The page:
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Letters to the 107th Congress

October 24, 2001

RE: Conference on H.R. 2500, Appropriations for FY2002 for the Departments of Commerce, Justice and State, the Judiciary and Related Agencies.

Dear Representative:

I am writing to you in your capacity as conferee to urge you to reject Sections 304 and 608 of the Senate-passed version of H.R. 2500, the FY 2002 appropriations bill for the Departments of Commerce, Justice and State, the Judiciary and related agencies. Both sections would undermine the intent of the Ethics Reform Act of 1989 and would do a grave disservice to our Federal judiciary. H.R. 2500, as passed by the House, has no comparable provisions.

The Ethics Reform Act of 1989 was intended to de-politicize the issue of compensation for high-level officials in all three branches of the Federal government. Under the Act, Federal judges, Members of Congress and high-level Executive Branch officials (all of whose pay rates are linked) are entitled to cost-of-living pay adjustments, based on the Employment Cost Index, whenever General Schedule salaries for government employees are adjusted for inflation. Once this condition precedent is met, pay adjustments under the Act are intended to be automatic for all high ranking Federal officials.

Section 140, enacted as part of a 1981 continuing appropriations resolution, requires the express, affirmative approval of Congress before judges are permitted to receive the same COLA due under the Ethics Reform Act and scheduled to be awarded to Members of Congress and other high-level officials. Section 140 has been an unnecessary and undesirable obstacle to Congress' ability to apply the October 24, 2001 automatic pay-setting mechanism of the Ethics Reform Act to the Federal judiciary and thereby allow it to operate as intended.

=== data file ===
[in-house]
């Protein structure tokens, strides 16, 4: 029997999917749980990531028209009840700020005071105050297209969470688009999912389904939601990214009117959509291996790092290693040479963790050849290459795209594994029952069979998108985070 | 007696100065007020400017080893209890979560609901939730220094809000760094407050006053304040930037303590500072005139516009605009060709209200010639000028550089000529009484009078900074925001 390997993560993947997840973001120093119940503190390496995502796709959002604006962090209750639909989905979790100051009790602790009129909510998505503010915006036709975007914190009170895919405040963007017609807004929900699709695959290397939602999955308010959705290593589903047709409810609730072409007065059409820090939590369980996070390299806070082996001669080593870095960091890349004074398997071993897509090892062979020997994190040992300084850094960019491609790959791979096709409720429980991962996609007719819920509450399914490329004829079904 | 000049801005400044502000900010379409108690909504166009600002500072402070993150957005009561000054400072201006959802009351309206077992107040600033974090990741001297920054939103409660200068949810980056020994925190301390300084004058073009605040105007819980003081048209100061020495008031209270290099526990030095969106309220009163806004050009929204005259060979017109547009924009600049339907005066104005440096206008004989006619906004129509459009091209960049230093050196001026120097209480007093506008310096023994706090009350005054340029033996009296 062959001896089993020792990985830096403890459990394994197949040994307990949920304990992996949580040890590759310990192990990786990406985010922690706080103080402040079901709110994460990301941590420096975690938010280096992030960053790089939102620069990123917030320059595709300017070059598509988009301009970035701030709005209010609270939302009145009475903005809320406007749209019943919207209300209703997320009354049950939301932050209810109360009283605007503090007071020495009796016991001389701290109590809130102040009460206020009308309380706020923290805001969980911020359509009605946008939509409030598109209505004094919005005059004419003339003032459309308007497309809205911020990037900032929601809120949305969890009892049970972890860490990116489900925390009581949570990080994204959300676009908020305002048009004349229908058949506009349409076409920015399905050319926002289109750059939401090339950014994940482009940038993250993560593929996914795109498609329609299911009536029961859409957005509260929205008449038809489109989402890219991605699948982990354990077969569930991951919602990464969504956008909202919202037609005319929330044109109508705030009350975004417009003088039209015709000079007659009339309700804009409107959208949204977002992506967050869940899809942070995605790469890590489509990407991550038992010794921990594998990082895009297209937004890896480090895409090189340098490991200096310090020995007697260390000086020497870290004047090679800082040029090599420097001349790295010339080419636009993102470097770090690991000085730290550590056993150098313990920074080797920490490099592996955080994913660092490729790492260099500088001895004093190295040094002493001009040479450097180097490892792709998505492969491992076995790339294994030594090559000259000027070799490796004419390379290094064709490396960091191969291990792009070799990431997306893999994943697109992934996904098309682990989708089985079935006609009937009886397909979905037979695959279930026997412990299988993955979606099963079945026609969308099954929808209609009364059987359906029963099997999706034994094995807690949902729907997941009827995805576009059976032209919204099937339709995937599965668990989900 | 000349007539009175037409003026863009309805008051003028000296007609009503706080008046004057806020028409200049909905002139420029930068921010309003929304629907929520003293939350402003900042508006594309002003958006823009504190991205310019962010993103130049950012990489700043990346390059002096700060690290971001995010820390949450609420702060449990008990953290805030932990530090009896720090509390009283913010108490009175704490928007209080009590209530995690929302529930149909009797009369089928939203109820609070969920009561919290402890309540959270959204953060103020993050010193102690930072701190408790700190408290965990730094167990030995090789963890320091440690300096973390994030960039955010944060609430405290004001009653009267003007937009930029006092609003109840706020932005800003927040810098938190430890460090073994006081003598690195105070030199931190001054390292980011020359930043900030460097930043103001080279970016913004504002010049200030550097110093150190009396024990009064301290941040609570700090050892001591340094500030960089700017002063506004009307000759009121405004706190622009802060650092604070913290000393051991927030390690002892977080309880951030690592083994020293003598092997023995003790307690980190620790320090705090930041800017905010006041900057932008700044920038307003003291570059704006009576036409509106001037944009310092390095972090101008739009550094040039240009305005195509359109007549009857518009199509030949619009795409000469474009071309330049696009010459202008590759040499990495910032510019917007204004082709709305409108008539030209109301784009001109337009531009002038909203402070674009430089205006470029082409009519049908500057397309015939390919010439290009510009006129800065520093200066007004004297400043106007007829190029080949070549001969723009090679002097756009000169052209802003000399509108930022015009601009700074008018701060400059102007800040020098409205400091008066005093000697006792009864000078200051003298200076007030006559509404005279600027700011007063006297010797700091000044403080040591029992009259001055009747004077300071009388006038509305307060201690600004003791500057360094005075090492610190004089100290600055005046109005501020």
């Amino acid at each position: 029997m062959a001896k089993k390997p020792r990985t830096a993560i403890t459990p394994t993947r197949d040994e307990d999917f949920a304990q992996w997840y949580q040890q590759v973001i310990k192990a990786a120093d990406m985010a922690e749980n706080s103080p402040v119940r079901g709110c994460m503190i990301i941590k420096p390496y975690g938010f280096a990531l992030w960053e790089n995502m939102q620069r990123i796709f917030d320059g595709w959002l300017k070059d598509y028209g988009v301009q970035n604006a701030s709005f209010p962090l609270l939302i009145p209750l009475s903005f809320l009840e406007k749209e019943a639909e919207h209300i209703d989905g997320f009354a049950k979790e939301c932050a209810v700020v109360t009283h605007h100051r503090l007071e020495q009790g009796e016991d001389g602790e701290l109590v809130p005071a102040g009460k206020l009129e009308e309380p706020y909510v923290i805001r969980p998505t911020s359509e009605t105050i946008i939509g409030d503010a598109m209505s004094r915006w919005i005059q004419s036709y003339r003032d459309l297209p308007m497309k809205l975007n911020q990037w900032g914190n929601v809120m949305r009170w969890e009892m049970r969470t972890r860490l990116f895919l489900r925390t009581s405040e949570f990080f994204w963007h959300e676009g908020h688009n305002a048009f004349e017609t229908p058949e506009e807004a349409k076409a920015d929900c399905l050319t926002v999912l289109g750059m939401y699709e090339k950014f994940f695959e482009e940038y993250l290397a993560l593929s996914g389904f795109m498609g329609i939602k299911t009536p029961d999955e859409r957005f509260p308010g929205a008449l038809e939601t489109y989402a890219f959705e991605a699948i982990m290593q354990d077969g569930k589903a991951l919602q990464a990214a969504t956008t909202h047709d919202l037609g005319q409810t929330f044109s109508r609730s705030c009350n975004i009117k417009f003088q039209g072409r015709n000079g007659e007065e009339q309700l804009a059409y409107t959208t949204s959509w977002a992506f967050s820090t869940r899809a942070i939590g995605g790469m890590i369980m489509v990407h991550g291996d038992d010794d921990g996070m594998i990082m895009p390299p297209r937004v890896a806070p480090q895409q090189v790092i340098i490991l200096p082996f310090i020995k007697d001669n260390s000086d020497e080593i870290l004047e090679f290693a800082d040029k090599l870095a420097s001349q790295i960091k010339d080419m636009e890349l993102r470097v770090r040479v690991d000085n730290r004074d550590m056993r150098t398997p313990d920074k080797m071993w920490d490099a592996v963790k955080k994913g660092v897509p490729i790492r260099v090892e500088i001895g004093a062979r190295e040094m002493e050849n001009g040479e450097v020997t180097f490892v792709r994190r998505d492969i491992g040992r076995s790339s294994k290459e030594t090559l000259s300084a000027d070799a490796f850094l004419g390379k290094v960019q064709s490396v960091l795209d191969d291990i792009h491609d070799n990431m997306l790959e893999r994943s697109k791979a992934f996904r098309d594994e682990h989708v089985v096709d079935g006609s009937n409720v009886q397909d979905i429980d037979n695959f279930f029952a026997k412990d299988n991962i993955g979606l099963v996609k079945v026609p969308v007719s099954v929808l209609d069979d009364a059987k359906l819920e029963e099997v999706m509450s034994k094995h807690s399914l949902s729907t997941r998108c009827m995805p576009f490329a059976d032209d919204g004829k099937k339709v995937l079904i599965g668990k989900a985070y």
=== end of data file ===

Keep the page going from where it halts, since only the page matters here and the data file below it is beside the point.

Sections 304 and 608 of the Senate bill seek to make Section 140 permanent. These sections should not be retained for several reasons.

    1. Earlier this year, in the case of Williams v. US, 240 F. 3d 1019 (2001), the U.S. Court of Appeals for the Federal Circuit ruled that Section 140 "was clearly superceded by the provisions of the 1989 [Ethics Reform] Act." Williams at 1027. Neither Section 304 or 608 cures this defect.

    2. Section 140 embodies bad policy that should not be revived. It unnecessarily strains inter-branch relations by evincing a disregard for a co-equal branch of government and challenging the difficult boundary between judicial independence and judicial accountability. Our system of government works best when each separate but co-equal branch of government acts with mutual respect and restraint in pursuit of a common purpose.

    3. The 107th Congress should not simply rubber-stamp a controversial provision that was enacted into law by the 97th Congress. Section 140 was added to a continuing appropriations resolution during 11th-hour deliberations on the Senate floor in 1981 in response to that Congress's frustration and disdain for a legal ruling that resulted in Federal judges recouping cost-of-living adjustments that Congress had previously denied its own members, as well as judges and senior Executive Branch officials, in 1976 and 1979.

Now that the Federal Circuit has invalidated the 1981 provision, the time is particularly ripe for Members of Congress to pause to re-examine the purpose, value and effect of Section 140 and to duly deliberate before casting their votes. Retaining Sections 304 and 608 in the Senate-passed version of H.R. 2500, a must-pass appropriations measure, will deny your colleagues this opportunity.

For all of the above-stated reasons, the American Bar Association urges you to reject Sections 304 and 608 of the Senate-passed version of H.R. 2500.


Robert D. Evans
Director, Governmental Affairs Office

107th Congress Letters Home

Governmental Affairs Office
740 Fifteenth Street, NW
Washington, DC 20005
ph: 202-662-1760
fx: 202-662-1762

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